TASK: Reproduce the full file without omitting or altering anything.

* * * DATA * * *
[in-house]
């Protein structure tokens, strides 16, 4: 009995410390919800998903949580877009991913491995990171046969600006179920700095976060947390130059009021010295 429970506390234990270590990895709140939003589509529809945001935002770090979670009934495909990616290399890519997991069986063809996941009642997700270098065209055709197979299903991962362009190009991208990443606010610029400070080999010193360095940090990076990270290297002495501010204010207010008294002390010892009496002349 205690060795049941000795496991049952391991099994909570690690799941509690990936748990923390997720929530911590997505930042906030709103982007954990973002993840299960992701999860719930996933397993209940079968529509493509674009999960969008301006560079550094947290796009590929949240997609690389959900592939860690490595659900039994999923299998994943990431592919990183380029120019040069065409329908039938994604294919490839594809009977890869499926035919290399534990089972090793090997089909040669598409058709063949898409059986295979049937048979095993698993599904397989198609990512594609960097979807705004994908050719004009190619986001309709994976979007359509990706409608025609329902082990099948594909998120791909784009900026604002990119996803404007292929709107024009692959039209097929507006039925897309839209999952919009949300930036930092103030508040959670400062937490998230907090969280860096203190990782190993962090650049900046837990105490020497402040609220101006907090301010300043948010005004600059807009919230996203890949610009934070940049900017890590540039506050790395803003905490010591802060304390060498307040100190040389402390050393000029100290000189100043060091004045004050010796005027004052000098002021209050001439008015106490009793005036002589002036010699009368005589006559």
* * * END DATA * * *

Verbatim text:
[in-house]
């Protein structure tokens, strides 16, 4: 009995410390919800998903949580877009991913491995990171046969600006179920700095976060947390130059009021010295 429970506390234990270590990895709140939003589509529809945001935002770090979670009934495909990616290399890519997991069986063809996941009642997700270098065209055709197979299903991962362009190009991208990443606010610029400070080999010193360095940090990076990270290297002495501010204010207010008294002390010892009496002349 205690060795049941000795496991049952391991099994909570690690799941509690990936748990923390997720929530911590997505930042906030709103982007954990973002993840299960992701999860719930996933397993209940079968529509493509674009999960969008301006560079550094947290796009590929949240997609690389959900592939860690490595659900039994999923299998994943990431592919990183380029120019040069065409329908039938994604294919490839594809009977890869499926035919290399534990089972090793090997089909040669598409058709063949898409059986295979049937048979095993698993599904397989198609990512594609960097979807705004994908050719004009190619986001309709994976979007359509990706409608025609329902082990099948594909998120791909784009900026604002990119996803404007292929709107024009692959039209097929507006039925897309839209999952919009949300930036930092103030508040959670400062937490998230907090969280860096203190990782190993962090650049900046837990105490020497402040609220101006907090301010300043948010005004600059807009919230996203890949610009934070940049900017890590540039506050790395803003905490010591802060304390060498307040100190040389402390050393000029100290000189100043060091004045004050010796005027004052000098002021209050001439008015106490009793005036002589002036010699009368005589006559």